Editor’s note: This is the second in a new series on MegayachtNews.com we’re calling the Superyacht 101 Series. For an explanation as to why we launched it, see “Introducing the Superyacht 101 Series.” For this article, we spoke with Burger Boat Company. Jim Ruffolo, president of Burger, and Ron Cleveringa, vice president of sales and marketing, explain the importance of choosing a pedigree yard, why price alone should never influence your decision, and other advice to make the relationship right for both you and the yard.
Q: The term pedigree is used a lot in evaluating a shipyard; what does, and should, it mean?
A: “Pedigree yard” means several things. A pedigree yard is one that has a long history in business and has earned the respect of its clients, the industry, and those who aspire to own the brand. Pedigree can only be earned by establishing a long history of building meaningful relationships, demonstrating ethical behaviors, and finally, by reliably delivering high-quality projects and services. Its brand can be easily identified and is both revered and sought after. Shipyards with pedigree offer more than just a product, they offer membership into an elite group and lifestyle, even a family. People who own yachts from a pedigree yard own a piece of history and are immediately welcomed by other owners of yachts of the same brand. As our ownership aptly puts it, “We are not owners of Burger, we are its caretaker until the next generation takes over.”
Q: Related to pedigree is the cost of ownership. Why do you think some buyers mistakenly focus solely on purchase price? How would you define the Cost of Ownership?
A: We believe that it’s because they have not been fully informed. This is not exclusively their fault. Currently there are so many advisors who, due to their own lack of knowledge, have helped to create a strategy of shopping shipyards based solely on price. Yes, the initial purchase price is very important. However, it cannot be the only driving force.
The industry is well aware of instances where a “great deal” turned out to be a miserable and costly experience. We strongly believe that buyers should view the real price of a yacht as the Total Cost of Ownership (TCO). The essence of the TCO concept is that the full cost of the decision can only be determined if one considers the costs associated with buying, owning, and selling the yacht. These include the initial cost (the purchase price), the additional costs associated with unexpected repairs, and finally, the resale value of the yacht. A pedigree yacht will always minimize the unexpected repair costs and will ultimately bring a higher resale price, thereby lowering the TCO.
We believe that influencers needs to learn about, understand, and embrace the essence of TCO, and then make it a point to clearly explain it to their client. Clients not only expect, but deserve to be given all of the facts in order to make the right purchase decision.
Pedigree shipyards provide lasting value to the owner. Although many yards offer similar-looking vessels, the informed buyer will find that specifications vary greatly, and that in some cases the initial price leaves out many important items that come only at significant additional cost. A pedigree shipyard’s internal standards assure a much higher level of quality, service, and safety. The safety of those aboard needs to be placed far above the allure of the lowest price.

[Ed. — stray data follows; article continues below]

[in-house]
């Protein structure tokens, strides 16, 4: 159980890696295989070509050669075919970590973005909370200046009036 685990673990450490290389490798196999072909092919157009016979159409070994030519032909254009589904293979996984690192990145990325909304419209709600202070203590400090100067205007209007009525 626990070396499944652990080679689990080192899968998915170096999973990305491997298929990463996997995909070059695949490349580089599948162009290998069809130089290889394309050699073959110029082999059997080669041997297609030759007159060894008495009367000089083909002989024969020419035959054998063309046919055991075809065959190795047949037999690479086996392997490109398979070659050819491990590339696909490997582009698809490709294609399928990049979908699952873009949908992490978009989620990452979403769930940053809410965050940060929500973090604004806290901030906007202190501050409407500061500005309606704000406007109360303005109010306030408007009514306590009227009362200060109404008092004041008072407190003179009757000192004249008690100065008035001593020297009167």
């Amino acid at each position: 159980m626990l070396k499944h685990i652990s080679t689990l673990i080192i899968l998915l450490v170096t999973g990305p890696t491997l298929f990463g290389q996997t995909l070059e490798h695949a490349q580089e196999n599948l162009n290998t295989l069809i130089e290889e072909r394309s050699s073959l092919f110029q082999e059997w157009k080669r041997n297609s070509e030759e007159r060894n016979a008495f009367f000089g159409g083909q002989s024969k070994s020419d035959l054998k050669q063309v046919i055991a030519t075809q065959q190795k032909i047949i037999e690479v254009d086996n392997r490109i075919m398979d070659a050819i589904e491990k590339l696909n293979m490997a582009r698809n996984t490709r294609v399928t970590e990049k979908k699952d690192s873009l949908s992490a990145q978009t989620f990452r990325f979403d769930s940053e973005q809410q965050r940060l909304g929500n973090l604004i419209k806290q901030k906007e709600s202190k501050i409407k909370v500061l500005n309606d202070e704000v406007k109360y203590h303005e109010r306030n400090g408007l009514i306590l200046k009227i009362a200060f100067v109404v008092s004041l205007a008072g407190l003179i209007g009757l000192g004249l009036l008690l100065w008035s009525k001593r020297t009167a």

Q: When a client has a preliminary design, it’s helpful to get the yard involved early in the process, but what does “early” mean?
A: The timing depends on where the client is in their decision-making process. The best results are achieved when a three-party team consisting of the owner, a designer, and the shipyard is developed so that all can contribute to the project from the beginning. This way the design does not get too far down the road without having the third leg of the team—the shipyard—involved. Yes, this means researching shipyards and, if possible, narrowing it down to the yard of choice. A pedigree yard can help move the design forward with the best interests of everyone in mind and likely reducing the cost.
As to what we like to review, because every design has different features and goals, we prefer asking a few questions such as what is the vessel’s estimated gross tonnage, whether there will be a bulbous bow, how the tender will be launched, and whether enough space has been allocated for engines and mechanical equipment. We also like to see examples of the interior being envisioned, perhaps photos of other yachts the client likes. Since we have our own joinery shop, our joiner team will review the G.A. for typical shipyard construction practices. We want to work with the designer early to incorporate cost-saving practices.
Q: If a client sends you a preliminary design and asks what it would cost to build and how long it would take, is this putting the proverbial cart before the horse?
A: This is actually too typical. We understand why clients want to have a feel for the cost before committing to a yard however, we do believe this is putting the cart before the horse. If a yard provides a ballpark number over the phone, as is often requested, how would the client know what is included in order to properly compare yards?
Our recommendation is that the client should visit the shipyards under consideration. During these visits the client can review the shipyards capacity, facilities, processes and people in order to determine if a working relationship can be developed.
Q: Why is it important for clients to reveal how many other yards they’ve approached?
A: It may seem strange on the surface, but when there is an understanding of which yards and how many are being considered, this lends valuable insight into a client’s end goal.